Ponderings on the number 5

Welcome to the blog of Maradadi Textiles. This site aims to present information on shibori techniques and gleanings on contemporary approaches to this ancient craft. Natural indigo dyeing goes hand in hand with shibori, and I would like to share what I know about the magic and mystery of the indigo vat. I live in Melbourne, and I use a fructose vat because it is the most suitable for this climate, especially in winter.

Occasionally, dear reader, please let me indulge in side tracks and fancies that I hope will be thought provoking. Spring is here; the wattle is in all its myriad shades of yellow and blossoms are bursting out everywhere. For the first time, it struck me how many flowers have a 5-petal arrangement. Just a quick stroll in the garden revealed the following examples: Plum blossom, Cymbidium orchid, Sweet violet. Why 5?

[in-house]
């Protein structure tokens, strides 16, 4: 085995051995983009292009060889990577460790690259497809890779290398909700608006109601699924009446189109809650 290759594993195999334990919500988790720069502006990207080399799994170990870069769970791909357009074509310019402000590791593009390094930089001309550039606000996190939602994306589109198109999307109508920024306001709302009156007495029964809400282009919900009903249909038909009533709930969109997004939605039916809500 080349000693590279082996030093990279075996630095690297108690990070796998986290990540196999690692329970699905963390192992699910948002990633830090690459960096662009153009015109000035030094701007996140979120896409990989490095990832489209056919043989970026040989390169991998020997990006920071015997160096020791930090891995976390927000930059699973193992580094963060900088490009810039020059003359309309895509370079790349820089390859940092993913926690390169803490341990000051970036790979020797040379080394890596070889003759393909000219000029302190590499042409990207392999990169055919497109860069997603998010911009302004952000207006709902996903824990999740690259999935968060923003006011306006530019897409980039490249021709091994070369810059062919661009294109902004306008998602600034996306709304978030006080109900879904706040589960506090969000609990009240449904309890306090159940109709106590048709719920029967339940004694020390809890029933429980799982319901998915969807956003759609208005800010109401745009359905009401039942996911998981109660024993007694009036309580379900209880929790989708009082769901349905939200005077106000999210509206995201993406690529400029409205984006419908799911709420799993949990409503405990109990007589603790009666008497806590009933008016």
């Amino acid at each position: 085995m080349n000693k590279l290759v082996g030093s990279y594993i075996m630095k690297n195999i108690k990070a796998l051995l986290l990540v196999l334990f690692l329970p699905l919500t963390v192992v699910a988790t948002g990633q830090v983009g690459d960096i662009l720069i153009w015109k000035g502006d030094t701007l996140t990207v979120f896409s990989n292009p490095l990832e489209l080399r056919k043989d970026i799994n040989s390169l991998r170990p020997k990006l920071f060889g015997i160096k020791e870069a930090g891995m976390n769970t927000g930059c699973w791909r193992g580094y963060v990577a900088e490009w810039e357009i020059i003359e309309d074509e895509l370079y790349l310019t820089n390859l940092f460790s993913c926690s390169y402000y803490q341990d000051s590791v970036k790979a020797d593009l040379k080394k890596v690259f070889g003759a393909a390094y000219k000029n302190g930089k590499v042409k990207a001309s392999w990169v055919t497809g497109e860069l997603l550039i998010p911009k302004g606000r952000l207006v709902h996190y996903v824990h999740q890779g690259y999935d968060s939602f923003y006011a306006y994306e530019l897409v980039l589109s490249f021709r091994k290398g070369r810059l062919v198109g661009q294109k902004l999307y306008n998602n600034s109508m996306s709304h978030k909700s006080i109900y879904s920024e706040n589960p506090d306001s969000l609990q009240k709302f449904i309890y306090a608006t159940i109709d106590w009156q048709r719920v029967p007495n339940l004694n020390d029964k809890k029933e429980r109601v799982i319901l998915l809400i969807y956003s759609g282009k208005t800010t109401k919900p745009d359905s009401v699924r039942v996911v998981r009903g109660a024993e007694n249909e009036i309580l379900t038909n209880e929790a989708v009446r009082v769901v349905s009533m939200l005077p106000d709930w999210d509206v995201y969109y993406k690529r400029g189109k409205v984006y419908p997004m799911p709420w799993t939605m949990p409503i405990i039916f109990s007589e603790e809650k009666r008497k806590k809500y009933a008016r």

Having consulted the amazing world of the internet, it seems that the answer is in the mathematics of shapes. Five hexagons can be placed around a central pentagon to form a dome shape, which these five petal flowers exhibit. The cells of the plant’s flower tip are arranged similarly, and these cells grow into sepals, stamens, pistils and ovaries; all the parts of a flower.

Five Petals: the mysterious number 5 hidden in nature, Yutaka Nishiyama, International Journal of Pure and Applied Mathematics, Volume 78, Number 3, 2012, 349-362.

5 is also the first number to be obtained by adding an odd and an even number together.

The endless patterns of nature provide an inexhaustible supply of inspiration which I use for my shibori work.





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